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Cleanth Brooks

Posted 6/17/2012 9:48am by Eugene Wyatt.

I may agree or disagree with Mr. Scruton for reasons different from his but here he sets up an example which I find interesting. 

Brooks is pointing to several distinct features of poetry. First, there is the fact that a line of poetry can express several thoughts simultaneously, whereas a paraphrase will at best lay them out in succession. For instance, the line 'bare ruin'd choirs, where late the sweet birds sang', describes both the trees in autumn and the recently ruined choirs of the monasteries that were still frequented in Shakespeare's youth. A paraphrase would give one of those readings, and then the other; but the power of the line consists partly in the fact that you hear them together, like simultaneous voices in music—and then the doom of autumn invades the image of the ruined monastery, just as the idea of sacrilege invades the image of the leafless tree.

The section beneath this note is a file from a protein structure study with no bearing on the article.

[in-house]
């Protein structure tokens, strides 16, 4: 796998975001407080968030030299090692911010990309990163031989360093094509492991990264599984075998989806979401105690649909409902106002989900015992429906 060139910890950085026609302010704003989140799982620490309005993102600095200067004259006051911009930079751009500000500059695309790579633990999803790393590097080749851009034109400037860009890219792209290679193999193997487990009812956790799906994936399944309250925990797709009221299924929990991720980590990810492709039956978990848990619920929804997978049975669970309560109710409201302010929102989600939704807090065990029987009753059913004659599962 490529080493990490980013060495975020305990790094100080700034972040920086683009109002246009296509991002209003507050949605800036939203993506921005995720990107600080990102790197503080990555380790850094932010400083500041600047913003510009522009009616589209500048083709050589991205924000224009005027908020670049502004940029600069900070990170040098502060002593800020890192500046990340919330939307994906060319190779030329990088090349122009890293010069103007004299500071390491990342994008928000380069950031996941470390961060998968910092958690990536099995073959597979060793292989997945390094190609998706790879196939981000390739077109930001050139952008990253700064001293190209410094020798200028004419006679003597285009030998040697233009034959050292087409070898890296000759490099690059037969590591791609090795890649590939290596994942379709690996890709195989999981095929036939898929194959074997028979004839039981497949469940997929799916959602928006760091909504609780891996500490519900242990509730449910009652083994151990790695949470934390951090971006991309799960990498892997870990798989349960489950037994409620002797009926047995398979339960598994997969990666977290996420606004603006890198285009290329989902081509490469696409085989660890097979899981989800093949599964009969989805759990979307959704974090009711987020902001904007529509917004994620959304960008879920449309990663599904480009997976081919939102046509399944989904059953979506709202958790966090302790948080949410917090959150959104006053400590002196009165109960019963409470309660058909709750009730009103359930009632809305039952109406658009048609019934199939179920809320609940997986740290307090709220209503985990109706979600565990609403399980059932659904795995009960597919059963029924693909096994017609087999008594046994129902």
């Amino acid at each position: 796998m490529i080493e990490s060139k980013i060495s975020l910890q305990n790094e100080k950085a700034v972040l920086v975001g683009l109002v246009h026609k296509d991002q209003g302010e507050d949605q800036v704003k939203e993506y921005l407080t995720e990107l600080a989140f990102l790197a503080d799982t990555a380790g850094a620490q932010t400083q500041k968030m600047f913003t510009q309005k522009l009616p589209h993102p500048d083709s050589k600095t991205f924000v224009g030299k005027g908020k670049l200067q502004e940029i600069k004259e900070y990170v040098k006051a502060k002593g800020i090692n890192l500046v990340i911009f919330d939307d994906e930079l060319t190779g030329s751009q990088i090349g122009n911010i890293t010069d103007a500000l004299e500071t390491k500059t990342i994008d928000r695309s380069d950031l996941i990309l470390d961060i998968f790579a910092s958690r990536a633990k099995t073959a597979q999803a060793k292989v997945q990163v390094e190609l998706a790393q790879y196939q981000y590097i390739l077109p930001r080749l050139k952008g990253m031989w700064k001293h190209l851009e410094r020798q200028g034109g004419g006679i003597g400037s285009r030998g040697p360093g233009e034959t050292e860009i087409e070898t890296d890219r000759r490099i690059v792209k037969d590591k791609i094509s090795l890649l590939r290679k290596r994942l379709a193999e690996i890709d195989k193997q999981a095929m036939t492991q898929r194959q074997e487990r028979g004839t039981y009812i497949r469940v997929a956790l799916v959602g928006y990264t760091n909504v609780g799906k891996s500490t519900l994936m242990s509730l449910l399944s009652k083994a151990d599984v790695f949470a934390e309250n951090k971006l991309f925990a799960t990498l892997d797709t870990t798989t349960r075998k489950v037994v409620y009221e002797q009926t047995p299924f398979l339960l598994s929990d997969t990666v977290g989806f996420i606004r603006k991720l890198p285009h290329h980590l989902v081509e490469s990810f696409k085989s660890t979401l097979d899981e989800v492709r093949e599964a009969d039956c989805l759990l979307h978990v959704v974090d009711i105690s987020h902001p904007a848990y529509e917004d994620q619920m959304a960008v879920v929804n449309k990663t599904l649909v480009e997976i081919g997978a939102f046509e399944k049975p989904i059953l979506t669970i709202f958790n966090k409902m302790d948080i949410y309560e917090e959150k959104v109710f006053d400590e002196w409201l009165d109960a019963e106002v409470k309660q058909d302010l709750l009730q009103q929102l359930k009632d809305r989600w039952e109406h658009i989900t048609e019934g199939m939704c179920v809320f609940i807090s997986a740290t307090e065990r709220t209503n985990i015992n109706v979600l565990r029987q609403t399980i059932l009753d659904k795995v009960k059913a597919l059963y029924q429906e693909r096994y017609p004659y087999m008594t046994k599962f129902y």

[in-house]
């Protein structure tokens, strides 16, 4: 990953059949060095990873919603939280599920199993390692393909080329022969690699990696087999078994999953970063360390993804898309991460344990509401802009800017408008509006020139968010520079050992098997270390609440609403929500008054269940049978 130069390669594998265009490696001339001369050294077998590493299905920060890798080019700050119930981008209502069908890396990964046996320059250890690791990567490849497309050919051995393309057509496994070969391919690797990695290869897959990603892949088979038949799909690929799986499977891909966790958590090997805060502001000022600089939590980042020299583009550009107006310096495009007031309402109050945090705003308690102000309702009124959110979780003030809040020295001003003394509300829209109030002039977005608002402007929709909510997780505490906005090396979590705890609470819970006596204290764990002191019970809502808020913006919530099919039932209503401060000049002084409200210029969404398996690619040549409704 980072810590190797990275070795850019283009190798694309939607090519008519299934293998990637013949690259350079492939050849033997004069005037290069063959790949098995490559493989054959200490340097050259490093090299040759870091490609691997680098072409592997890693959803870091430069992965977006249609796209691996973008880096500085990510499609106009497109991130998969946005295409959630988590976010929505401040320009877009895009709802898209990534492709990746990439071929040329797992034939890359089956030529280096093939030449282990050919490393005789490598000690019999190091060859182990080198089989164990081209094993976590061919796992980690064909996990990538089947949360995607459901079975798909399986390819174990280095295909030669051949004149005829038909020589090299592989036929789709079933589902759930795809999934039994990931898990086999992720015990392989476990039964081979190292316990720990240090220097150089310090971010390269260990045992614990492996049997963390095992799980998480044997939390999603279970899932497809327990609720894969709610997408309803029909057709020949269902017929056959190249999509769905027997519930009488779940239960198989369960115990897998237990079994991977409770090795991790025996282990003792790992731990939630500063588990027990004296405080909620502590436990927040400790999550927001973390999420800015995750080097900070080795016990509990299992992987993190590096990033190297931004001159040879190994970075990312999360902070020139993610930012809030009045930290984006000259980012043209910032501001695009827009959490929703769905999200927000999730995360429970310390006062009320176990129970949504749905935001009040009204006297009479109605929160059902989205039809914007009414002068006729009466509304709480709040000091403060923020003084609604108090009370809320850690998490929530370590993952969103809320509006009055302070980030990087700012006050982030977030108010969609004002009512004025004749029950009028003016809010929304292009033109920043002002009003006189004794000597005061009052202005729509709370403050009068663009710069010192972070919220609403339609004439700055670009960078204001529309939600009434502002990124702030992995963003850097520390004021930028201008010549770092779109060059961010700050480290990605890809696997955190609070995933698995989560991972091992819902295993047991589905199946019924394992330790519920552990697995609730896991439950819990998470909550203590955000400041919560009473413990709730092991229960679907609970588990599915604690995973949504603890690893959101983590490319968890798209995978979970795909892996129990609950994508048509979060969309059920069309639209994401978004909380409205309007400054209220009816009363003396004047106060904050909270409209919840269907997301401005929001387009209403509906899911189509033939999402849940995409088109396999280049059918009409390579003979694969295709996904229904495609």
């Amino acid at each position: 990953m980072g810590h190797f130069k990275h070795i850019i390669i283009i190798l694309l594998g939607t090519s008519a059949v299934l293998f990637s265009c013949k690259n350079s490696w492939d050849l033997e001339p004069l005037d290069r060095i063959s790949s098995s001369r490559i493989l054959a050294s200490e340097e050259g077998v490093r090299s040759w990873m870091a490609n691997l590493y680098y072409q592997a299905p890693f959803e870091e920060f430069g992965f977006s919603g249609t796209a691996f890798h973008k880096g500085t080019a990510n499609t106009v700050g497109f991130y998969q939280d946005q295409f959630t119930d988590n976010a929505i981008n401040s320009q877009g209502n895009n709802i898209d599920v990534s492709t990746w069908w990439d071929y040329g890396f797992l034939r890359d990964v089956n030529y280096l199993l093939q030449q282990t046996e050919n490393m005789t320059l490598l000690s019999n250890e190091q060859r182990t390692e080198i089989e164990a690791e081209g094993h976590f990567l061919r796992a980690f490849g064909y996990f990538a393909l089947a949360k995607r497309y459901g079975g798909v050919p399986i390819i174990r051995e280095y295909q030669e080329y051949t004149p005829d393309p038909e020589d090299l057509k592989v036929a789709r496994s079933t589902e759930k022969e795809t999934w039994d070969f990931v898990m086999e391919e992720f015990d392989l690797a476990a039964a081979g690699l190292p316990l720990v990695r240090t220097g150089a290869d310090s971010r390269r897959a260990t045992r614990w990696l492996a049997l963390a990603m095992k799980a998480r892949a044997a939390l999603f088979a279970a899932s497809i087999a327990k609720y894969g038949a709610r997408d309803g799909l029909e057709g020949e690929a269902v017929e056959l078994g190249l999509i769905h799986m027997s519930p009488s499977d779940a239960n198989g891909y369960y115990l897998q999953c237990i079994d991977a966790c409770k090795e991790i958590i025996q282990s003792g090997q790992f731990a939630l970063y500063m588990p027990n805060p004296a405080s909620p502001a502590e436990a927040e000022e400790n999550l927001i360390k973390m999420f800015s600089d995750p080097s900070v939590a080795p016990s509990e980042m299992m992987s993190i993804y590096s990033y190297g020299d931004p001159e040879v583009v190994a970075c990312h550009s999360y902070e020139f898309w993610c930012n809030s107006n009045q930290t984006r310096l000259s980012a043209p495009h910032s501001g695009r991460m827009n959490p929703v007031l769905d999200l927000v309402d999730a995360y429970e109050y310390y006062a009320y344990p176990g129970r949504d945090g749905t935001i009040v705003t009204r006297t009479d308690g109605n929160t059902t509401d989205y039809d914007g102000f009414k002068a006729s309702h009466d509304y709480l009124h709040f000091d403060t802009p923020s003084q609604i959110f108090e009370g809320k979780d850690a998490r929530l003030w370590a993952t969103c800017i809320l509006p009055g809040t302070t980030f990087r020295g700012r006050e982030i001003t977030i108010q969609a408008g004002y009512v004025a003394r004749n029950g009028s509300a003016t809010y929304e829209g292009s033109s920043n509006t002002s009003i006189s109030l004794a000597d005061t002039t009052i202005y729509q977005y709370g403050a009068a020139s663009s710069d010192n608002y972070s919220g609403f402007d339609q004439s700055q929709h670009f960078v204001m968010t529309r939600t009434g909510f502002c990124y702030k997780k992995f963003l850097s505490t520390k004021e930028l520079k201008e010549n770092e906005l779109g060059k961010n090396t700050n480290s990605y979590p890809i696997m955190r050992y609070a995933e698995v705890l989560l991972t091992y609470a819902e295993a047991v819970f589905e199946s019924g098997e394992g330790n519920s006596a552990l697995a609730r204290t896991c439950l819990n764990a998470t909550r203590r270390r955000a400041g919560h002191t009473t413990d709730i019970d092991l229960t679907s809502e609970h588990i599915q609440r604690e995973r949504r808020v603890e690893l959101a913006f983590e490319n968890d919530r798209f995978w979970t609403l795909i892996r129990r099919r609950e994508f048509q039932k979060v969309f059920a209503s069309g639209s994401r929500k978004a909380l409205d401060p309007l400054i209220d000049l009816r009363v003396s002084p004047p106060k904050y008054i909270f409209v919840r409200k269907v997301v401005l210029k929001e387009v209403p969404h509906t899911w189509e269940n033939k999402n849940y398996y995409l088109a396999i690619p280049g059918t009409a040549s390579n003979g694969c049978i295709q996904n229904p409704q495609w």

Secondly, there is the fact that poetry is 'polysemous', developing its meaning on several levels—the levels of image, of statement, of metaphor, of allegory and so on. This point was made seven centuries ago in the celebrated letter to Can Grande della Scala explaining the allegorical meaning of the Divine Comedy—a. letter normally attributed to Dante—and in Dante's Convivio. And it became a commonplace of late medieval and early Renaissance poetics. A paraphrase would have to spell out the levels of meaning separately; whereas the power of poetry depends on their being presented simultaneously.

Beauty, A Very Short Introduction Roger Scruton 2011 (p. 94)